Queering the spirit: Find your way back

For full audio of this piece, click here.

“If you’re a writer, you are forced to look behind the word into the meaning of the word. You are responsible for what that word means. You have to find a way to use that word to liberate the energy in that word so that it has a positive effect on the lives of the people.”  

James Baldwin, “Soul! A Conversation with James Baldwin and Nikki Giovanni”

Queer and Spirit. As soon as I begin to think I understand these words they shapeshift into other forms I didn’t know were possible. To me, they are like suns. Their clarity only exists in the peripheral view. They leave traces on everything they choose to illuminate and navigate around and through the blackness of time and space. Home.

So much is happening to and in our city (Louisville). The planet. I am overwhelmed, scared, angry, excited, and bewildered. Every day. Sometimes moment to moment. Sometimes all at once. Pandemics and injustice and uprisings. All the time. All at once. I’m in awe of the earth’s ability to assert boundaries with us, and I feel obligated to respect them by sheltering in place and social distancing when necessary. I respect them because we are all too familiar with the exploitation of our generosity and asserting boundaries with the people who have caused us harm. It’s impossible to look at what’s happening in our city, and not see the parallels in nature. The earth seems to be having her own uprising, and it’s a process not to become engulfed it.

As someone living with chronic conditions, how my body metabolizes trauma has an immediate impact on my health. My ability to contribute to my community also becomes impaired. Grief time-travels. My body is still feeling the impacts of the violence endured by my enslaved ancestors. The incessant pain I feel every day could very well be the gnashing of overworked joints in the fields or a lash still echoing throughout time. The way my body composts the grief of our times will be a conversation in my descendant’s bones and neural pathways, generations from now. We don’t deserve this suffering. We have had enough.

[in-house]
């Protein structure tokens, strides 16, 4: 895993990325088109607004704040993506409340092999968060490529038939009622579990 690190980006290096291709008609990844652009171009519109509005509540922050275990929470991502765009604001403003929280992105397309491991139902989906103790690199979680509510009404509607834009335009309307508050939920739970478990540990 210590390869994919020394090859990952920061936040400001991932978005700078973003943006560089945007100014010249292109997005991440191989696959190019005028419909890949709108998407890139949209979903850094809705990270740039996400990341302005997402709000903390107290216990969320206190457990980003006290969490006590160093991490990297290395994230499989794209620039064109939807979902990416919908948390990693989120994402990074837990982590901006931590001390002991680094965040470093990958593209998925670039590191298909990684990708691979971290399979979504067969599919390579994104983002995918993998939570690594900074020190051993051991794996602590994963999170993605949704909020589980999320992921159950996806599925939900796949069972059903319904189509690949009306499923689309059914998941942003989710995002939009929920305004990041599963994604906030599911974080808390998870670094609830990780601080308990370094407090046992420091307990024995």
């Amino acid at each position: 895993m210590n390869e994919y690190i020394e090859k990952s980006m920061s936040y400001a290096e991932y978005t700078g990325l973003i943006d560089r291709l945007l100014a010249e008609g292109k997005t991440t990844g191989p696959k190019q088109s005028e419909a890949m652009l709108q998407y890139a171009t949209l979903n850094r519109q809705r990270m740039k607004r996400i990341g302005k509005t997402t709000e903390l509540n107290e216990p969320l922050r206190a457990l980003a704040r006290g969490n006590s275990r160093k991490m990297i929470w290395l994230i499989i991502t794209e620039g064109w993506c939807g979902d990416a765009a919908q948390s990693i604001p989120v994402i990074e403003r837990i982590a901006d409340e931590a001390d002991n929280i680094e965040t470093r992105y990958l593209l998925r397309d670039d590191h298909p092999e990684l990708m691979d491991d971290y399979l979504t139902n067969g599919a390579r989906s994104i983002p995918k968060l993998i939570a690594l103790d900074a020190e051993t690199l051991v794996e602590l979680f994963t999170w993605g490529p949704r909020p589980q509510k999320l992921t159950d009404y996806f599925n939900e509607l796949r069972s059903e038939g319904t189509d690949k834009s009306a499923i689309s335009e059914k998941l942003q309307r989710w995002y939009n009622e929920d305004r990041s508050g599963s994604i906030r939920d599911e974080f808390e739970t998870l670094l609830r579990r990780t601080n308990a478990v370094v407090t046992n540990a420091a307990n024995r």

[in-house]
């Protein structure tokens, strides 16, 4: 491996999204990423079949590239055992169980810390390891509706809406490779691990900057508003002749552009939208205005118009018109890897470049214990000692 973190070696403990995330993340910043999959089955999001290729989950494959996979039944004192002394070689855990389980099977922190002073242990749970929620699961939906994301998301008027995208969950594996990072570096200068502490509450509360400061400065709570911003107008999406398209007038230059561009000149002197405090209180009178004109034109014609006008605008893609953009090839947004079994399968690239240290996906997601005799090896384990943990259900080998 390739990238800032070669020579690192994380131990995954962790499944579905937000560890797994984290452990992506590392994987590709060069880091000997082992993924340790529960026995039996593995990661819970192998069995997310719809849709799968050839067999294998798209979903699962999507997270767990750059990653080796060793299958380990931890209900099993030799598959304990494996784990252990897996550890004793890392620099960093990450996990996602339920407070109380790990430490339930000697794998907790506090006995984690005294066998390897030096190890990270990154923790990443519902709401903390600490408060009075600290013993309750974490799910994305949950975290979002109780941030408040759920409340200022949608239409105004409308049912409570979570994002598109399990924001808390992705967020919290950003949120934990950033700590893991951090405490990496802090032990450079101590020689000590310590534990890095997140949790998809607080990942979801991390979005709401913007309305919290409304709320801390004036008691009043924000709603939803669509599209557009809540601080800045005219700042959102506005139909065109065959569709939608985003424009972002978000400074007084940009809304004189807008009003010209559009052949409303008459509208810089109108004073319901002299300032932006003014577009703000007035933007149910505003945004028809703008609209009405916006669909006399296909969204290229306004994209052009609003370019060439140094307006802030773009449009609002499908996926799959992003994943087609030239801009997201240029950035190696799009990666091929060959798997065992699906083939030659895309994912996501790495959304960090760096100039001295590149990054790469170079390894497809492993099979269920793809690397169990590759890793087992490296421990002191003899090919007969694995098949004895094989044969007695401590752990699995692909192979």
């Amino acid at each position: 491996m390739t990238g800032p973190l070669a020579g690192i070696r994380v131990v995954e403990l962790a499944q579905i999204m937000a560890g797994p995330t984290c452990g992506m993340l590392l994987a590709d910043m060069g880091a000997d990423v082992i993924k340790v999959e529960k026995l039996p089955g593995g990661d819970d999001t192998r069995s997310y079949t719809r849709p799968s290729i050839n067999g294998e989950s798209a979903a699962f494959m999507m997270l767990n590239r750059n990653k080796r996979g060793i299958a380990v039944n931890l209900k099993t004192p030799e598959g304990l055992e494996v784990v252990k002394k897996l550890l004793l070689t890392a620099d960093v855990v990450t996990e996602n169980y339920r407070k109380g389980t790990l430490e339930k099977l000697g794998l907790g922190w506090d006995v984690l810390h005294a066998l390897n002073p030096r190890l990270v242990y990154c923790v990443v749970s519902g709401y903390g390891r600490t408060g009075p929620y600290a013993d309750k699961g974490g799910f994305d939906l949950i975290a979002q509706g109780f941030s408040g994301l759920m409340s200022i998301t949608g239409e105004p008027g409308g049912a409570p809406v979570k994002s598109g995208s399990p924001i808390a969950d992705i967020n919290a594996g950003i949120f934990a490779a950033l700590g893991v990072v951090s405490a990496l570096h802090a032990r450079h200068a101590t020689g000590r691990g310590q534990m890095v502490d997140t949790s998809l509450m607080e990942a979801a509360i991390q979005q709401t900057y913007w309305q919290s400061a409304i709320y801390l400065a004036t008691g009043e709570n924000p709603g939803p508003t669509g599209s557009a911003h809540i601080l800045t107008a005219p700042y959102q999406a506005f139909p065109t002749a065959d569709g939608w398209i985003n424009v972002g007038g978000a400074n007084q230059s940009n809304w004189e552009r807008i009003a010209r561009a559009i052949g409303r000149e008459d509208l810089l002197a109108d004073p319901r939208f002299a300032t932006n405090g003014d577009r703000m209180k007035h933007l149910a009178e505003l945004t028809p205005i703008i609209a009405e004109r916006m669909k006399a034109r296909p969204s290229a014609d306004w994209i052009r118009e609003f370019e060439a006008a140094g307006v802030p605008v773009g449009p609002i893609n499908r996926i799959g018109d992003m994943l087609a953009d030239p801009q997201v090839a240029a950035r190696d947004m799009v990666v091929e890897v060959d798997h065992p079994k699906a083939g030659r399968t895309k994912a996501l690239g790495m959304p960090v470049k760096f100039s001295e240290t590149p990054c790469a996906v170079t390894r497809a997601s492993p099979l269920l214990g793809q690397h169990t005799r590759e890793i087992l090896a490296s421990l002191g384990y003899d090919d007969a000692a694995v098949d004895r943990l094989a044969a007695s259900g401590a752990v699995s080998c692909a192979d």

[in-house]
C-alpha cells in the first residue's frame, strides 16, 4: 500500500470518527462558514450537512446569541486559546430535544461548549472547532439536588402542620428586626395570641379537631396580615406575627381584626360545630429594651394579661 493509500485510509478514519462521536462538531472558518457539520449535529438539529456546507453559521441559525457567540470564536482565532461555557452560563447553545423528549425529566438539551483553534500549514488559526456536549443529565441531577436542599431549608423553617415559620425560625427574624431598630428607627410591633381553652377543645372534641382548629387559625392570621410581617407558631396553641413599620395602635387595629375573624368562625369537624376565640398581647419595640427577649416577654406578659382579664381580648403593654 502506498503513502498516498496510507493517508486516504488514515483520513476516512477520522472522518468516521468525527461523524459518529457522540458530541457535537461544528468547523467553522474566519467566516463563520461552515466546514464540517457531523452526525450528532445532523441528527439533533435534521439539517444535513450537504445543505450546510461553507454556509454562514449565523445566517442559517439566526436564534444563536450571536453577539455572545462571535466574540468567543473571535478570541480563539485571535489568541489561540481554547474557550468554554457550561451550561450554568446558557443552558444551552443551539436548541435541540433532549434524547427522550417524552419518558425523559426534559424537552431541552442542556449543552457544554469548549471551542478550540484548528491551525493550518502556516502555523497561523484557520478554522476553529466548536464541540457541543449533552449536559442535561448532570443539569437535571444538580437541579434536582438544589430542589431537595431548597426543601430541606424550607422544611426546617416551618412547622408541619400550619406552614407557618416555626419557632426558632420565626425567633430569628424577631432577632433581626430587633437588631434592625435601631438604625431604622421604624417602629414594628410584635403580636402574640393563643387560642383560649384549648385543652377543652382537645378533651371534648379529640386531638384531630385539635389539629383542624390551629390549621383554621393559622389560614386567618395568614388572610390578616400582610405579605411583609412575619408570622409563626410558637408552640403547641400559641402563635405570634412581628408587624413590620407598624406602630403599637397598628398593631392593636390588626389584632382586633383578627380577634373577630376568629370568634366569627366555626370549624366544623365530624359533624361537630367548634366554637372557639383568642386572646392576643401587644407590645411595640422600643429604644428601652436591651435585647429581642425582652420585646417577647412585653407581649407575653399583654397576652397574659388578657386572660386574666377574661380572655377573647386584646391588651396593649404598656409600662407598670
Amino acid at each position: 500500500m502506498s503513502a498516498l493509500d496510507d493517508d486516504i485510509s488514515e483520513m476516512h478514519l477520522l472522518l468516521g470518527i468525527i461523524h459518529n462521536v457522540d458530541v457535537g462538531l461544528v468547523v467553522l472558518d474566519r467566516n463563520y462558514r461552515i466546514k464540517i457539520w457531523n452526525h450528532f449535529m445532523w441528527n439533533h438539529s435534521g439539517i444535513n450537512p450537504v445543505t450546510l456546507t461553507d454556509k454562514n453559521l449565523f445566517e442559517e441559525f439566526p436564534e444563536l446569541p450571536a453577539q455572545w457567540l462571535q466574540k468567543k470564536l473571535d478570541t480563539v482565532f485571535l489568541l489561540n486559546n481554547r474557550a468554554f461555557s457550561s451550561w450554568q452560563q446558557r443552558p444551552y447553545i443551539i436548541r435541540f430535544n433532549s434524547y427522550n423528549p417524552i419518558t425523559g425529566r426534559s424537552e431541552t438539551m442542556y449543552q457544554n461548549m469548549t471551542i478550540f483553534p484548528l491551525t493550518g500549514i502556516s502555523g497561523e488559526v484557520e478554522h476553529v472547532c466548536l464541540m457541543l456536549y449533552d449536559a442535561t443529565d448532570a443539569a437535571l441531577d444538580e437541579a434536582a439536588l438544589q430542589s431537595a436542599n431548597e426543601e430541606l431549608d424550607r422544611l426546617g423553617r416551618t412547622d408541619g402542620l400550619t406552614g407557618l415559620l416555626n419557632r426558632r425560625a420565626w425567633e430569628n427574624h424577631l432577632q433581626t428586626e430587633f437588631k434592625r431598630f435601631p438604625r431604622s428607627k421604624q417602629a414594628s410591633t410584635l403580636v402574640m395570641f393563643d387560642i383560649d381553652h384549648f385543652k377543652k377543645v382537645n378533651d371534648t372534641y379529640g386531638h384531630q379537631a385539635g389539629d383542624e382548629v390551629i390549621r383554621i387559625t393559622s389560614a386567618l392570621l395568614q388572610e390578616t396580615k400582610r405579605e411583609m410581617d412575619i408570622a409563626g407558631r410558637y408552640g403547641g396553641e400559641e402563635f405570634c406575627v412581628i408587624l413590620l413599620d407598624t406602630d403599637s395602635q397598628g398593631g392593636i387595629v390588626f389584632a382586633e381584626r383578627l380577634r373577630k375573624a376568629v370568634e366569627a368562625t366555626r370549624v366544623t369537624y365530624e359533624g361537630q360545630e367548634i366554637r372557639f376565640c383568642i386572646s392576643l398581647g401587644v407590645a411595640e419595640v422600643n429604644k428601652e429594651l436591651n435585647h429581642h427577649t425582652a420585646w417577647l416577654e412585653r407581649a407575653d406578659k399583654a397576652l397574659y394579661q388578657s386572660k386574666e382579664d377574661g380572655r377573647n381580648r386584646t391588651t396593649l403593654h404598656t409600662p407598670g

Decolonizing my relationship with myself is not just about what I’m doing, it’s also what I’m saying, thinking, believing. I don’t condone toxic positivity, it’s a little too gas-lighty for my taste. But what I believe to be true about myself, is true about myself. And we already have enough to deal with as black, queer, trans, non-binary, neurodivergent people existing in this paradigm of violence. We don’t also need to be dealing with oppression on a subconscious level. We don’t need it polluting our thoughts, motivating our behaviors, suppressing our internal voices, and colonizing the lands otherwise known as our bodies. We have had enough.

My queerness is a commitment to eradicating oppression and the legacy of white supremacy. My queerness is a rejection of power derived from the subjugation of others. My queerness is the cessation of the exploitation of earth’s resources, including human labor. My queerness is abolition. My queerness is black. A quiet knowing with a blunt tip. My queerness encapsulates so much more than I can name right now. Or ever, maybe.  

Unironically, my motivation for this piece began with an insatiable hunger to extract meaning from the words queer and spirit. Just as I was about to shape it (or try to), it vaporized and rematerialized in the corner furthest from me. It went on like this for days, me chasing these words around. It took several false starts for me to realize they were avoiding me. And for good reason. My approach was out of alignment. I wasn’t connecting with the energy of either word because I was too busy worrying about the outcome of this piece. Was there a way for me to liberate the energy of these words without restricting their form? These words have provided shelter through many of my life’s storms. Does my approach to them reflect that? Has my process ignited a sense of liberation, joy, pleasure, culture, and autonomy? No.

So I sat with the trouble. Meditated on the transience of the words queer and spirit until I found myself navigating through and around blackness. After all, it was the first queer thing I noticed about myself. Blackness was always synonymous with other(worldly). So much so, that non-black people created entire systems around the color of it, of us. How queer is that? I thought about black and indigenous spiritual technology. I thought about how we’ve survived. I thought about how it shows up in my body, and how I can use it to embody liberation on a day-to-day basis. 

Queering the Spirit is an odyssey. An ode to how messy decolonization is, looks, and feels. It’s an ode to queerness as an exercise in cartography. Our bodies are the maps.

 “It is never easy to demand the most from ourselves, from our lives, from our work. To encourage excellence is to go beyond the encouraged mediocrity of our society. But giving in to the fear of feeling and working to capacity is a luxury only the unintentional can afford, and the unintentional are those who do not wish to guide their own destinies,” 

-Audre Lorde, “Uses of the Erotic”

“…and those who do not realize that guiding their own destinies is a possibility.” 

adrienne maree brown, “Pleasure Activism” 


SOUL! A Conversation with James Baldwin and Nikki Giovanni

Pleasure Activism, adrienne maree brown

Uses of The Erotic, Audre Lorde

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